4. McMaster UniversityThis Month with the President. While this is a very simple concept, execution is not always as easy. McMaster sits down, in a different location, each month with the president of their university and has him discuss a particular topic. It’s not scripted, there’s no teleprompter. It’s just him sharing his thoughts. It’s a great way to personalize someone who, often times, people on campus don’t get to interact with.
  5. University of OregonCall me a Duck. I’m a sucker for Hip Hop songs being used in non-traditional places. And this one is outstanding. It’s actually sung by an a Capella group from UO that went on a national television singing competition show. It’s an amazingly well produced music video that shows school pride, passion and creativity.
  6. Bowling Green UniversityStroh Center Rap. One of the challenges in the Advancement and Development world is educating people – particularly students – about the importance of philanthropy to a university. The typical introduction of a newly built and/or named building is a press release and a ribbon cutting ceremony with a photo opp. The opening of Bowling Green’s new basketball arena, The Stroh Center, was anything but typical, thanks to this video. The rap talks about the people who made the building possible, including how much money they gave. — “He will melt your face with his philanthropy” — And the video features those donors. The production value of the video is excellent. But for my money, getting the donors to participate in the video is well worth the watch.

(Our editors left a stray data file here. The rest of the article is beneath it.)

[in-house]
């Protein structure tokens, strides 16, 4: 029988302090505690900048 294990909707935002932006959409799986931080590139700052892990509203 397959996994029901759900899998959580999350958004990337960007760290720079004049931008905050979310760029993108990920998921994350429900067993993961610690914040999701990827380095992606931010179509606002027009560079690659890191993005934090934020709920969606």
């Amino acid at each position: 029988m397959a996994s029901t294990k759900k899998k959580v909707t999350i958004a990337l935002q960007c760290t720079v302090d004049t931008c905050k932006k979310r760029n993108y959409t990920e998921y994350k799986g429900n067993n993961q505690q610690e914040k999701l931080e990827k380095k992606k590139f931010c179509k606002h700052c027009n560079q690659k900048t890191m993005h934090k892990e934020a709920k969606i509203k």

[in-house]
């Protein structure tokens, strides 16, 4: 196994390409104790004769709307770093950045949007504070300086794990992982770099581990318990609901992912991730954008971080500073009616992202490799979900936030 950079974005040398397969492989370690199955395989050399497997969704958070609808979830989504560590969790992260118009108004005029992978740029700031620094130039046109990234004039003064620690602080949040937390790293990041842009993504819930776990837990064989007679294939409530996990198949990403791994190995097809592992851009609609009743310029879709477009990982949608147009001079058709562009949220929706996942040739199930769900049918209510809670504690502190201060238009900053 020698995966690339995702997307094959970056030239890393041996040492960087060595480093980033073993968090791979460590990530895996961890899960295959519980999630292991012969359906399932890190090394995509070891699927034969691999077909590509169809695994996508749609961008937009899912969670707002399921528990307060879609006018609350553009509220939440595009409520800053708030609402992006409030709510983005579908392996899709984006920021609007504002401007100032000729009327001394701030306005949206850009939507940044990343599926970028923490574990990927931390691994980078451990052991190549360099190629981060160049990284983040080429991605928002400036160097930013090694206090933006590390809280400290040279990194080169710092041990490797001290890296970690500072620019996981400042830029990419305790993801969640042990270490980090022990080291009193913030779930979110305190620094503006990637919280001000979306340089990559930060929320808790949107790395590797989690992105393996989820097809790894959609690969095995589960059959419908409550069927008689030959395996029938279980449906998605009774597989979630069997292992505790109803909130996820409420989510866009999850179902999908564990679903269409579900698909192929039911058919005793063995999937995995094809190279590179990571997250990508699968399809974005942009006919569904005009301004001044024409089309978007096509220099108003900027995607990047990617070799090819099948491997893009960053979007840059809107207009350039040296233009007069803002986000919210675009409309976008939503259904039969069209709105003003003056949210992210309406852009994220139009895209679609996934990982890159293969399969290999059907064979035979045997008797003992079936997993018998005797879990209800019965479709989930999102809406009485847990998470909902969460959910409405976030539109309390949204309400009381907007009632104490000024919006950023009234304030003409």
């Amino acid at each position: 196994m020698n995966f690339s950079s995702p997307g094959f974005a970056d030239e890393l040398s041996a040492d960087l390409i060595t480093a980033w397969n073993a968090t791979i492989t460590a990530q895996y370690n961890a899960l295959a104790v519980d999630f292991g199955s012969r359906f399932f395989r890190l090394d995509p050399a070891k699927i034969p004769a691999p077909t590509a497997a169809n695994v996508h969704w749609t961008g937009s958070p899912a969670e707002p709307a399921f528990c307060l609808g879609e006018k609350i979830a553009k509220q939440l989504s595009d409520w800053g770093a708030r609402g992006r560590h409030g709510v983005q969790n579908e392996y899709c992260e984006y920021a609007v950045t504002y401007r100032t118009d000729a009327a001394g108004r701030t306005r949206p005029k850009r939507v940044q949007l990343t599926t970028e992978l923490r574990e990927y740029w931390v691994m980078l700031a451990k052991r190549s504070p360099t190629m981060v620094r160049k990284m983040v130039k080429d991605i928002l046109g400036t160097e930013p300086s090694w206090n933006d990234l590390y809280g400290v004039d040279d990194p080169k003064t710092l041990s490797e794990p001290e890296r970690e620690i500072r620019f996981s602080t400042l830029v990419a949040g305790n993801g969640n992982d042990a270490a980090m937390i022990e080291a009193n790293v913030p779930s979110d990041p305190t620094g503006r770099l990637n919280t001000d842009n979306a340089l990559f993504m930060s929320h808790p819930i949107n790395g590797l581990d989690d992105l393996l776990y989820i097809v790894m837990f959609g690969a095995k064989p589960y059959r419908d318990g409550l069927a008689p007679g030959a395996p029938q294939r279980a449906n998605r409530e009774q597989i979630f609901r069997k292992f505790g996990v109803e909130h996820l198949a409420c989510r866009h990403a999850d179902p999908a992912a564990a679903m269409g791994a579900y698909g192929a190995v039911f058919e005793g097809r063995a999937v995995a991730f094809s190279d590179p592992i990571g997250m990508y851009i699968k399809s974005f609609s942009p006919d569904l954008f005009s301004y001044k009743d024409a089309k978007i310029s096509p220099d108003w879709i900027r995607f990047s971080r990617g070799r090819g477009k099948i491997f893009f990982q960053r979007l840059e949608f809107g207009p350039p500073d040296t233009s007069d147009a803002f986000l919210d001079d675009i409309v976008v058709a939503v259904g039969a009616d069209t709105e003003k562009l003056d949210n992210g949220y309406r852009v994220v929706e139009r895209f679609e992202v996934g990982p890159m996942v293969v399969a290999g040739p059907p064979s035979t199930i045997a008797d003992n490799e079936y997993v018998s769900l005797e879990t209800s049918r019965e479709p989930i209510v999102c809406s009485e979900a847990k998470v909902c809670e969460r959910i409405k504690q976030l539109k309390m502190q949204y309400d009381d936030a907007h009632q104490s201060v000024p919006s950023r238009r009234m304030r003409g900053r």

What great university videos did you produce or see this past year?

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Filed under Admissions, Alumni, Athletics, New Media, Prospective Students, Students, University News

10 Things I’m Thankful for As SDSU’s Chief Communications Officer